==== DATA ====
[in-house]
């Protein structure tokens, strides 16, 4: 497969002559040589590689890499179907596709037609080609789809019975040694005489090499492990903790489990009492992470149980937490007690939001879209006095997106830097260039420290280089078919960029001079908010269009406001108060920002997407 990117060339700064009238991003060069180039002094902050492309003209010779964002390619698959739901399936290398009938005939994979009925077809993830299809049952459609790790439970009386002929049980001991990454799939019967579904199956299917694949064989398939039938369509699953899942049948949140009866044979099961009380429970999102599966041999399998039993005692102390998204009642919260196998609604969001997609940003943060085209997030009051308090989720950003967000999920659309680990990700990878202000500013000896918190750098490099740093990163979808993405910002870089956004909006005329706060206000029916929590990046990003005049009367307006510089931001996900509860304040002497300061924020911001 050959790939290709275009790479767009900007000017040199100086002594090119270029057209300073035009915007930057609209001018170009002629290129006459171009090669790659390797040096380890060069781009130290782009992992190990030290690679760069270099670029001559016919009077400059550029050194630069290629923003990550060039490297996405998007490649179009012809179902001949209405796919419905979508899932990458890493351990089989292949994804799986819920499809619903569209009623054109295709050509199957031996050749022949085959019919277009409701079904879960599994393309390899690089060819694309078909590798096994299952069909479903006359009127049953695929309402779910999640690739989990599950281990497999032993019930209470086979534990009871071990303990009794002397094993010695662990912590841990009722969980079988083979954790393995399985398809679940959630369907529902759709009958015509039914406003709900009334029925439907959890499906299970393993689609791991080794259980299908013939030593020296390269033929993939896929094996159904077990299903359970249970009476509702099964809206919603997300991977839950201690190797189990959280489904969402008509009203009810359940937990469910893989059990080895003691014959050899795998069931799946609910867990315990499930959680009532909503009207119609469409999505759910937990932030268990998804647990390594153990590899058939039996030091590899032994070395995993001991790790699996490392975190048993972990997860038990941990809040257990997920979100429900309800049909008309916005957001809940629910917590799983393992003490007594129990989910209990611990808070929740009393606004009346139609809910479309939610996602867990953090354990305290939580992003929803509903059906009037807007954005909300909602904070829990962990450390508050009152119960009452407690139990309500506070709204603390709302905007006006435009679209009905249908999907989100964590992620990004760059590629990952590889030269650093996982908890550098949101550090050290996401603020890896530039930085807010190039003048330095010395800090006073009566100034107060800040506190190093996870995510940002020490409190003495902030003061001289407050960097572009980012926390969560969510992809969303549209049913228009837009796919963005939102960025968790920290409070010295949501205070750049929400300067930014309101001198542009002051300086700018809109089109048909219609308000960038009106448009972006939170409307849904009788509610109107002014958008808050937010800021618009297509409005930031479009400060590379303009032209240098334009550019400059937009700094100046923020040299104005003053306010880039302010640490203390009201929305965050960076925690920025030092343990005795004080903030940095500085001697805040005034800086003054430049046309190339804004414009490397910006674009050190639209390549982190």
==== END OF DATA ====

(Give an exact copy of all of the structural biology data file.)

[in-house]
């Protein structure tokens, strides 16, 4: 497969002559040589590689890499179907596709037609080609789809019975040694005489090499492990903790489990009492992470149980937490007690939001879209006095997106830097260039420290280089078919960029001079908010269009406001108060920002997407 990117060339700064009238991003060069180039002094902050492309003209010779964002390619698959739901399936290398009938005939994979009925077809993830299809049952459609790790439970009386002929049980001991990454799939019967579904199956299917694949064989398939039938369509699953899942049948949140009866044979099961009380429970999102599966041999399998039993005692102390998204009642919260196998609604969001997609940003943060085209997030009051308090989720950003967000999920659309680990990700990878202000500013000896918190750098490099740093990163979808993405910002870089956004909006005329706060206000029916929590990046990003005049009367307006510089931001996900509860304040002497300061924020911001 050959790939290709275009790479767009900007000017040199100086002594090119270029057209300073035009915007930057609209001018170009002629290129006459171009090669790659390797040096380890060069781009130290782009992992190990030290690679760069270099670029001559016919009077400059550029050194630069290629923003990550060039490297996405998007490649179009012809179902001949209405796919419905979508899932990458890493351990089989292949994804799986819920499809619903569209009623054109295709050509199957031996050749022949085959019919277009409701079904879960599994393309390899690089060819694309078909590798096994299952069909479903006359009127049953695929309402779910999640690739989990599950281990497999032993019930209470086979534990009871071990303990009794002397094993010695662990912590841990009722969980079988083979954790393995399985398809679940959630369907529902759709009958015509039914406003709900009334029925439907959890499906299970393993689609791991080794259980299908013939030593020296390269033929993939896929094996159904077990299903359970249970009476509702099964809206919603997300991977839950201690190797189990959280489904969402008509009203009810359940937990469910893989059990080895003691014959050899795998069931799946609910867990315990499930959680009532909503009207119609469409999505759910937990932030268990998804647990390594153990590899058939039996030091590899032994070395995993001991790790699996490392975190048993972990997860038990941990809040257990997920979100429900309800049909008309916005957001809940629910917590799983393992003490007594129990989910209990611990808070929740009393606004009346139609809910479309939610996602867990953090354990305290939580992003929803509903059906009037807007954005909300909602904070829990962990450390508050009152119960009452407690139990309500506070709204603390709302905007006006435009679209009905249908999907989100964590992620990004760059590629990952590889030269650093996982908890550098949101550090050290996401603020890896530039930085807010190039003048330095010395800090006073009566100034107060800040506190190093996870995510940002020490409190003495902030003061001289407050960097572009980012926390969560969510992809969303549209049913228009837009796919963005939102960025968790920290409070010295949501205070750049929400300067930014309101001198542009002051300086700018809109089109048909219609308000960038009106448009972006939170409307849904009788509610109107002014958008808050937010800021618009297509409005930031479009400060590379303009032209240098334009550019400059937009700094100046923020040299104005003053306010880039302010640490203390009201929305965050960076925690920025030092343990005795004080903030940095500085001697805040005034800086003054430049046309190339804004414009490397910006674009050190639209390549982190």